Corrosion Of Conformity: Blind

Career-making metalcore crossover expanded and reissued.

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North Carolina punk scene survivors Corrosion Of Conformity chose the perfect time to cross over from the hardcore underground to a more mainstream metal sound. First released in November 1991, Blind was a contemporary of Nirvana’s Nevermind and Metallica’s Black Album.

It was COC’s commercial breakthrough, and is still regarded as a career peak, although serious fans typically rate their following album, Deliverance, more highly.

In fairness, Blind signalled not just a revised sound but also pretty much a new band. Karl Agell was the latest in a Spinal Tap-like parade of short-lived singers, sharing vocals with another new member, rhythm guitarist Pepper Keenan. Agell was partly brought in for his James Hetfield-ish growl, and there is a tangible Metallica-meets-Sabbath energy to fist-pumping, power-grinding groove-monsters like Great Purification and Dance Of The Dead.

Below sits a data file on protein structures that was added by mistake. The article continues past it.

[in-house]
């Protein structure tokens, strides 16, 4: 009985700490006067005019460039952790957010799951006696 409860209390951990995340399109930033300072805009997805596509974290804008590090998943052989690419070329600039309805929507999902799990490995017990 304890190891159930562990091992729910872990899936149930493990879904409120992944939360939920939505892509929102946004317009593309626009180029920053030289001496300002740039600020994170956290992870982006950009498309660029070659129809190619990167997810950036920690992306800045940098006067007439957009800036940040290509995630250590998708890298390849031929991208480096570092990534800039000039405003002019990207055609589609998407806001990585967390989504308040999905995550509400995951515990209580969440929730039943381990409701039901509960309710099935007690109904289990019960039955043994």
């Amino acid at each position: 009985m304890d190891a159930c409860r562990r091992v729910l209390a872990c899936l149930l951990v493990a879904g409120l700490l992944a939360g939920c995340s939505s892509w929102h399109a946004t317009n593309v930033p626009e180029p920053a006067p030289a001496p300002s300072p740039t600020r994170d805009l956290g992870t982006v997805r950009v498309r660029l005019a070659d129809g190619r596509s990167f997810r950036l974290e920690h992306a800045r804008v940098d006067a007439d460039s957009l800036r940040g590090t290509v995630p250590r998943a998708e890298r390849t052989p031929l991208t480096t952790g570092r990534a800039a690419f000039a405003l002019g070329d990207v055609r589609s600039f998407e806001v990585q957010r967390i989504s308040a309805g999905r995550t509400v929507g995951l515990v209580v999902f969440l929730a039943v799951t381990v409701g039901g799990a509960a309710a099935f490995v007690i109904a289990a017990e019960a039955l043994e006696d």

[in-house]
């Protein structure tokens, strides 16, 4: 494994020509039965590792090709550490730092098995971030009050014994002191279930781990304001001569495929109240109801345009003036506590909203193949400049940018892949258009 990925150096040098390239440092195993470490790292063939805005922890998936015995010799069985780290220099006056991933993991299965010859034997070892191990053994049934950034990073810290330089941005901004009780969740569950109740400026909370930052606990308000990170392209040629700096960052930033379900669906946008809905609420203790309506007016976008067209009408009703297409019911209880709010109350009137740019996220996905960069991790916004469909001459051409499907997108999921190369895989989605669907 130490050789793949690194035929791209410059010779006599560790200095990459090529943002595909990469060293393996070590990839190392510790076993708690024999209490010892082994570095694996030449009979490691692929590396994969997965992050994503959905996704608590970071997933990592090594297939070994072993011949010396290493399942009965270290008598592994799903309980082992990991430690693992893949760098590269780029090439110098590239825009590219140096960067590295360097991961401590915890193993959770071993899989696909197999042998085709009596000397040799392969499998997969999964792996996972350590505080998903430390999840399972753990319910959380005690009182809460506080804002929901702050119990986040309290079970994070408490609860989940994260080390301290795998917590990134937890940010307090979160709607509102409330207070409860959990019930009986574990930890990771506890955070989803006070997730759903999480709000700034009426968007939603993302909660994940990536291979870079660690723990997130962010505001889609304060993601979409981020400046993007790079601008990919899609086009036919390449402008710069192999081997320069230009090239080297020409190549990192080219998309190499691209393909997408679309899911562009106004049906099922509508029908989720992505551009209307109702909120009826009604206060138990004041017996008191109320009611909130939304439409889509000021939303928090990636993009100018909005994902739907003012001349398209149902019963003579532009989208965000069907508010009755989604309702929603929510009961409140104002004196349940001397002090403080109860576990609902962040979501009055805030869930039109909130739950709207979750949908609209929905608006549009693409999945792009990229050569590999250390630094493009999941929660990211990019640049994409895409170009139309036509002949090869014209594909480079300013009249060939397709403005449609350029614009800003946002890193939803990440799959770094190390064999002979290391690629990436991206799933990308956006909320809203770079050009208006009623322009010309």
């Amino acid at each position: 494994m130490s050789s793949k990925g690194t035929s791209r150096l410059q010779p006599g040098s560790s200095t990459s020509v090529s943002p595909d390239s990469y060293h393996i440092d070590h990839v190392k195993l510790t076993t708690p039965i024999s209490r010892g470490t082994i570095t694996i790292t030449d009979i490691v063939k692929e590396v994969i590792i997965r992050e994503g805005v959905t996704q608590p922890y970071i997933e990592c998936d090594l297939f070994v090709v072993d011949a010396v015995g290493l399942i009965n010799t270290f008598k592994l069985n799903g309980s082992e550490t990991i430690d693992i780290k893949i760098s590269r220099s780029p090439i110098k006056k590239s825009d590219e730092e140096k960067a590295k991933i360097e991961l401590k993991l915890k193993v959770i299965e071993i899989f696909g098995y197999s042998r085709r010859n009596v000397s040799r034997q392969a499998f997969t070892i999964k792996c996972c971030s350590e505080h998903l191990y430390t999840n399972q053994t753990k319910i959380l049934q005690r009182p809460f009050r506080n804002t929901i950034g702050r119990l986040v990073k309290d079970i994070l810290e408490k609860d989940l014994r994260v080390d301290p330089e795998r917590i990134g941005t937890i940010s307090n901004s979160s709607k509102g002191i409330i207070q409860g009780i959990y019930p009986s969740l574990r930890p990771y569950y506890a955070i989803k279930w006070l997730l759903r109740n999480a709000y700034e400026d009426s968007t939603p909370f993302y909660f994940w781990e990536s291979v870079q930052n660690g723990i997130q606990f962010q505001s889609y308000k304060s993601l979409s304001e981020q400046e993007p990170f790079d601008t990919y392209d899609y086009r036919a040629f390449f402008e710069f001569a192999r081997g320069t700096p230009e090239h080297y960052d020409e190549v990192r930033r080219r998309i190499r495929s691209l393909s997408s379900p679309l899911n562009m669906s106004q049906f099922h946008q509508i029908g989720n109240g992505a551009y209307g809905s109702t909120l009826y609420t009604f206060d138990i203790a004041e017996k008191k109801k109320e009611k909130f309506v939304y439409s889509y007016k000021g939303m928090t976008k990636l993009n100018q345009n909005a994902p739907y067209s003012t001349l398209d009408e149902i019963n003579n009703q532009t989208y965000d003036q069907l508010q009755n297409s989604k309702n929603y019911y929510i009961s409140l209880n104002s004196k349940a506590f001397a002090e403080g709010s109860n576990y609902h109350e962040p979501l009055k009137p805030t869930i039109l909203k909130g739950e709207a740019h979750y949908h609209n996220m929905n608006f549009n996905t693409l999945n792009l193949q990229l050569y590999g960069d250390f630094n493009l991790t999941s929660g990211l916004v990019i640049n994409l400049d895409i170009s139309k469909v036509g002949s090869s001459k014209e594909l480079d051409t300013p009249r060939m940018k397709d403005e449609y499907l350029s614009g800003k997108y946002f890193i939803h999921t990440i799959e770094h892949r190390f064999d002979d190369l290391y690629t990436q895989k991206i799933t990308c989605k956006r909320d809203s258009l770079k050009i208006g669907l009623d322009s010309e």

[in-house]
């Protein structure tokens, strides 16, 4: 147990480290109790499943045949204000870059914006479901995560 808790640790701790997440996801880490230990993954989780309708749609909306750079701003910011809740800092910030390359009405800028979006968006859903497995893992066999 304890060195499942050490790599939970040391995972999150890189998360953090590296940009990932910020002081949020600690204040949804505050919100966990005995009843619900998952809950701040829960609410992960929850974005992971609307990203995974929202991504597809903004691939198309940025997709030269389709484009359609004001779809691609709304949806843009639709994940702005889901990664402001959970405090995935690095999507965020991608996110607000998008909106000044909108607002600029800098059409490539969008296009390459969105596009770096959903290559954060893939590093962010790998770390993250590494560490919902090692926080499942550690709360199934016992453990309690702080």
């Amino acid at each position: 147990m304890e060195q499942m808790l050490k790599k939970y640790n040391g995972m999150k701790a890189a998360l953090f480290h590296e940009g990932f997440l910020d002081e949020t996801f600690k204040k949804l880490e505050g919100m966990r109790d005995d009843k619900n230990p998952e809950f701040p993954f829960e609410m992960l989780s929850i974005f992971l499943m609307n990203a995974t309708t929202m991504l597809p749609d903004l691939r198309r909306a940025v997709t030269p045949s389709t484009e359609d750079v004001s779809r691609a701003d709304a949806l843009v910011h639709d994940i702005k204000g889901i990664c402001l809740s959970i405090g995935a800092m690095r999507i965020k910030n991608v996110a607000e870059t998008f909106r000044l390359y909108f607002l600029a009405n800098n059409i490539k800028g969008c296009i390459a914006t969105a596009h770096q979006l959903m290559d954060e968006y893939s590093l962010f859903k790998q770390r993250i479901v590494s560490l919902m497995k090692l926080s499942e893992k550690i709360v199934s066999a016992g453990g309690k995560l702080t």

The band’s punk roots also peek through on Vote With A Bullet, a ferocious polemic against North Carolina’s notorious right-wing Republican senator Jesse Helms, but the softly strummed power ballad Shallow Ground stands up better today.

Indeed the passing decades have not been especially kind to Blind. The Metallica influence is a little too brazen in places, especially on the leering, churning Painted Smiling Face. The three extra tracks also feel stale and scrappy, having first surfaced on an expanded reissue 20 years ago.

And while the raw garage blues cover of the MC5’s Future Now is agreeable enough, the dubiously titled Jim Beam And The Coon Ass sounds like an amateurish, sloppy, rehearsal room jam. An important career step for COC, but not their best album./o:p

Stephen Dalton

Stephen Dalton has been writing about all things rock for more than 30 years, starting in the late Eighties at the New Musical Express (RIP) when it was still an annoyingly pompous analogue weekly paper printed on dead trees and sold in actual physical shops. For the last decade or so he has been a regular contributor to Classic Rock magazine. He has also written about music and film for Uncut, Vox, Prog, The Quietus, Electronic Sound, Rolling Stone, The Times, The London Evening Standard, Wallpaper, The Film Verdict, Sight and Sound, The Hollywood Reporter and others, including some even more disreputable publications.